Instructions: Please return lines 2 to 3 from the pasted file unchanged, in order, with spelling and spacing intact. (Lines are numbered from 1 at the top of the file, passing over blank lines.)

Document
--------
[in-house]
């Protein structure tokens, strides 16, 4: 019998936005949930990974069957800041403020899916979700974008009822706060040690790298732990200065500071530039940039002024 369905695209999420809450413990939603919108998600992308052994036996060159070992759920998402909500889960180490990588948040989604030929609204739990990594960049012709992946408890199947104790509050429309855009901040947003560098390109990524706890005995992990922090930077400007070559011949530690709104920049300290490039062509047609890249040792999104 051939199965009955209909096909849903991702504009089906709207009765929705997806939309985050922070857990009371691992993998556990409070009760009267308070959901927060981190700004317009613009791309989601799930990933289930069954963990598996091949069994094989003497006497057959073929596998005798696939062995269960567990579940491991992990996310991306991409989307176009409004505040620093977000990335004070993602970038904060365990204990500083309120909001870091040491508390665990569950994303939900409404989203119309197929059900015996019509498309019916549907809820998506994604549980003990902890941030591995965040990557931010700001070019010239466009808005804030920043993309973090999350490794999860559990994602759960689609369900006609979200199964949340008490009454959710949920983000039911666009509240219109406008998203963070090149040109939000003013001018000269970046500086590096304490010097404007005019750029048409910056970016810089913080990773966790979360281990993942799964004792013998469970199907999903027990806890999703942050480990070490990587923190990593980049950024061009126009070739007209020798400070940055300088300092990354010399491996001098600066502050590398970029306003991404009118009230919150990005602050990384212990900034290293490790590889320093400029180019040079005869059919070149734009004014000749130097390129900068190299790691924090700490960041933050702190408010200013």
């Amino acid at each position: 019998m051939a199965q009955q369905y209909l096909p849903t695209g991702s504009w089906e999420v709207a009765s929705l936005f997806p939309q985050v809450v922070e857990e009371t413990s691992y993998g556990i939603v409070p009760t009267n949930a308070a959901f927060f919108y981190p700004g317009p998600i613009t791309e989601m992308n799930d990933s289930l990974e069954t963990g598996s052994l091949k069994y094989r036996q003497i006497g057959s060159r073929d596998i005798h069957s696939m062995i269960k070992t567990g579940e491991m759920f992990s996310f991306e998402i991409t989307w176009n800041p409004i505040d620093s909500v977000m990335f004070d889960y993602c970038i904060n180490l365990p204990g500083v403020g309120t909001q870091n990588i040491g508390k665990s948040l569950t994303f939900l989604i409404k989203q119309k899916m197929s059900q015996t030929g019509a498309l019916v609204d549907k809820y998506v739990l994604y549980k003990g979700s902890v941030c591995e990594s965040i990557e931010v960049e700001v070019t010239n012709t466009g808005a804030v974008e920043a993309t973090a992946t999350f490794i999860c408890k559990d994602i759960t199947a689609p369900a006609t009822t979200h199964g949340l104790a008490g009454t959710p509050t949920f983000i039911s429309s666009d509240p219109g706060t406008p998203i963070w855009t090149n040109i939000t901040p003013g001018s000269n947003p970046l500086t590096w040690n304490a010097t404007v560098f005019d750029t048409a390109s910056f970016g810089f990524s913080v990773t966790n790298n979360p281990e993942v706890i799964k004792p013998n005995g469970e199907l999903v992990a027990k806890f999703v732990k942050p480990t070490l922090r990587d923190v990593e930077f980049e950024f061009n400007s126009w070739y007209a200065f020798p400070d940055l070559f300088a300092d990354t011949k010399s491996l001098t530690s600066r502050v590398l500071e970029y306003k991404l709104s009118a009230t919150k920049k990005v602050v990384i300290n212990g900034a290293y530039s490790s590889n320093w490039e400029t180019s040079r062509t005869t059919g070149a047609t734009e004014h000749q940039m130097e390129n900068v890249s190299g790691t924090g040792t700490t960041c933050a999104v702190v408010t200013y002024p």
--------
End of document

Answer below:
């Protein structure tokens, strides 16, 4: 019998936005949930990974069957800041403020899916979700974008009822706060040690790298732990200065500071530039940039002024 369905695209999420809450413990939603919108998600992308052994036996060159070992759920998402909500889960180490990588948040989604030929609204739990990594960049012709992946408890199947104790509050429309855009901040947003560098390109990524706890005995992990922090930077400007070559011949530690709104920049300290490039062509047609890249040792999104 051939199965009955209909096909849903991702504009089906709207009765929705997806939309985050922070857990009371691992993998556990409070009760009267308070959901927060981190700004317009613009791309989601799930990933289930069954963990598996091949069994094989003497006497057959073929596998005798696939062995269960567990579940491991992990996310991306991409989307176009409004505040620093977000990335004070993602970038904060365990204990500083309120909001870091040491508390665990569950994303939900409404989203119309197929059900015996019509498309019916549907809820998506994604549980003990902890941030591995965040990557931010700001070019010239466009808005804030920043993309973090999350490794999860559990994602759960689609369900006609979200199964949340008490009454959710949920983000039911666009509240219109406008998203963070090149040109939000003013001018000269970046500086590096304490010097404007005019750029048409910056970016810089913080990773966790979360281990993942799964004792013998469970199907999903027990806890999703942050480990070490990587923190990593980049950024061009126009070739007209020798400070940055300088300092990354010399491996001098600066502050590398970029306003991404009118009230919150990005602050990384212990900034290293490790590889320093400029180019040079005869059919070149734009004014000749130097390129900068190299790691924090700490960041933050702190408010200013």
């Amino acid at each position: 019998m051939a199965q009955q369905y209909l096909p849903t695209g991702s504009w089906e999420v709207a009765s929705l936005f997806p939309q985050v809450v922070e857990e009371t413990s691992y993998g556990i939603v409070p009760t009267n949930a308070a959901f927060f919108y981190p700004g317009p998600i613009t791309e989601m992308n799930d990933s289930l990974e069954t963990g598996s052994l091949k069994y094989r036996q003497i006497g057959s060159r073929d596998i005798h069957s696939m062995i269960k070992t567990g579940e491991m759920f992990s996310f991306e998402i991409t989307w176009n800041p409004i505040d620093s909500v977000m990335f004070d889960y993602c970038i904060n180490l365990p204990g500083v403020g309120t909001q870091n990588i040491g508390k665990s948040l569950t994303f939900l989604i409404k989203q119309k899916m197929s059900q015996t030929g019509a498309l019916v609204d549907k809820y998506v739990l994604y549980k003990g979700s902890v941030c591995e990594s965040i990557e931010v960049e700001v070019t010239n012709t466009g808005a804030v974008e920043a993309t973090a992946t999350f490794i999860c408890k559990d994602i759960t199947a689609p369900a006609t009822t979200h199964g949340l104790a008490g009454t959710p509050t949920f983000i039911s429309s666009d509240p219109g706060t406008p998203i963070w855009t090149n040109i939000t901040p003013g001018s000269n947003p970046l500086t590096w040690n304490a010097t404007v560098f005019d750029t048409a390109s910056f970016g810089f990524s913080v990773t966790n790298n979360p281990e993942v706890i799964k004792p013998n005995g469970e199907l999903v992990a027990k806890f999703v732990k942050p480990t070490l922090r990587d923190v990593e930077f980049e950024f061009n400007s126009w070739y007209a200065f020798p400070d940055l070559f300088a300092d990354t011949k010399s491996l001098t530690s600066r502050v590398l500071e970029y306003k991404l709104s009118a009230t919150k920049k990005v602050v990384i300290n212990g900034a290293y530039s490790s590889n320093w490039e400029t180019s040079r062509t005869t059919g070149a047609t734009e004014h000749q940039m130097e390129n900068v890249s190299g790691t924090g040792t700490t960041c933050a999104v702190v408010t200013y002024p």